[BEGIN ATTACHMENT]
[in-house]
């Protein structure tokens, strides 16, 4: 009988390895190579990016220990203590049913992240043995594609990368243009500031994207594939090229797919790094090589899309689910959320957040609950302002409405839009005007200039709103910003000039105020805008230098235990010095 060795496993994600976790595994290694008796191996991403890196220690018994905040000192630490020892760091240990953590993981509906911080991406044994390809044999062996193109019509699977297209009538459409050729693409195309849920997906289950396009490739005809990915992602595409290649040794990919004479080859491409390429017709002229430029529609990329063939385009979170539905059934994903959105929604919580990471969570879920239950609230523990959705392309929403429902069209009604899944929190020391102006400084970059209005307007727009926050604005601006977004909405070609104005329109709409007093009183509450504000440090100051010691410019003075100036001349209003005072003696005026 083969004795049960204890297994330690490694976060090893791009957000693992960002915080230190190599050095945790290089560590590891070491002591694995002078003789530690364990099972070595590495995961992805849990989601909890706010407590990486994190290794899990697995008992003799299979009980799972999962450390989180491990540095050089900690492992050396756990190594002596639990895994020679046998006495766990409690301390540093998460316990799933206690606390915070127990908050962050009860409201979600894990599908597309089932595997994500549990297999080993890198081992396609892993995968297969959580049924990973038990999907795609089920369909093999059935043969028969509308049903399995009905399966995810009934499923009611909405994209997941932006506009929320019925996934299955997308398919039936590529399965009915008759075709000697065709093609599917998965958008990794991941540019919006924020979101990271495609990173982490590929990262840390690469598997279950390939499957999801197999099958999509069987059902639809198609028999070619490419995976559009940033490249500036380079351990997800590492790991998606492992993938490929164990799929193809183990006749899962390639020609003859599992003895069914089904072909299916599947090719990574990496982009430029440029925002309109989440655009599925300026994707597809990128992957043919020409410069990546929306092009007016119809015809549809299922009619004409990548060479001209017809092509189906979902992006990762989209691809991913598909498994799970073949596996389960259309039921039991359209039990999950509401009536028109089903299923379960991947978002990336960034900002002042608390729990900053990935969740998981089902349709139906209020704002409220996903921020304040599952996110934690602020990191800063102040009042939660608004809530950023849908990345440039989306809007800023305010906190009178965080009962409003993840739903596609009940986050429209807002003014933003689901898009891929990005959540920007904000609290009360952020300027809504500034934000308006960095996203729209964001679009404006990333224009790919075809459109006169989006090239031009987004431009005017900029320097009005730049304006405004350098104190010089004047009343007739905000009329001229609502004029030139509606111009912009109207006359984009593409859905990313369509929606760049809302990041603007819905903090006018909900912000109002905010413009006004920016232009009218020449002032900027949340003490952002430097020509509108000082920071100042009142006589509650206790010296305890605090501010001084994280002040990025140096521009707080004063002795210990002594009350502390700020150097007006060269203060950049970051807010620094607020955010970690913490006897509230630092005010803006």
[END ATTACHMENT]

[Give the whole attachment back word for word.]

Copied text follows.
[in-house]
């Protein structure tokens, strides 16, 4: 009988390895190579990016220990203590049913992240043995594609990368243009500031994207594939090229797919790094090589899309689910959320957040609950302002409405839009005007200039709103910003000039105020805008230098235990010095 060795496993994600976790595994290694008796191996991403890196220690018994905040000192630490020892760091240990953590993981509906911080991406044994390809044999062996193109019509699977297209009538459409050729693409195309849920997906289950396009490739005809990915992602595409290649040794990919004479080859491409390429017709002229430029529609990329063939385009979170539905059934994903959105929604919580990471969570879920239950609230523990959705392309929403429902069209009604899944929190020391102006400084970059209005307007727009926050604005601006977004909405070609104005329109709409007093009183509450504000440090100051010691410019003075100036001349209003005072003696005026 083969004795049960204890297994330690490694976060090893791009957000693992960002915080230190190599050095945790290089560590590891070491002591694995002078003789530690364990099972070595590495995961992805849990989601909890706010407590990486994190290794899990697995008992003799299979009980799972999962450390989180491990540095050089900690492992050396756990190594002596639990895994020679046998006495766990409690301390540093998460316990799933206690606390915070127990908050962050009860409201979600894990599908597309089932595997994500549990297999080993890198081992396609892993995968297969959580049924990973038990999907795609089920369909093999059935043969028969509308049903399995009905399966995810009934499923009611909405994209997941932006506009929320019925996934299955997308398919039936590529399965009915008759075709000697065709093609599917998965958008990794991941540019919006924020979101990271495609990173982490590929990262840390690469598997279950390939499957999801197999099958999509069987059902639809198609028999070619490419995976559009940033490249500036380079351990997800590492790991998606492992993938490929164990799929193809183990006749899962390639020609003859599992003895069914089904072909299916599947090719990574990496982009430029440029925002309109989440655009599925300026994707597809990128992957043919020409410069990546929306092009007016119809015809549809299922009619004409990548060479001209017809092509189906979902992006990762989209691809991913598909498994799970073949596996389960259309039921039991359209039990999950509401009536028109089903299923379960991947978002990336960034900002002042608390729990900053990935969740998981089902349709139906209020704002409220996903921020304040599952996110934690602020990191800063102040009042939660608004809530950023849908990345440039989306809007800023305010906190009178965080009962409003993840739903596609009940986050429209807002003014933003689901898009891929990005959540920007904000609290009360952020300027809504500034934000308006960095996203729209964001679009404006990333224009790919075809459109006169989006090239031009987004431009005017900029320097009005730049304006405004350098104190010089004047009343007739905000009329001229609502004029030139509606111009912009109207006359984009593409859905990313369509929606760049809302990041603007819905903090006018909900912000109002905010413009006004920016232009009218020449002032900027949340003490952002430097020509509108000082920071100042009142006589509650206790010296305890605090501010001084994280002040990025140096521009707080004063002795210990002594009350502390700020150097007006060269203060950049970051807010620094607020955010970690913490006897509230630092005010803006």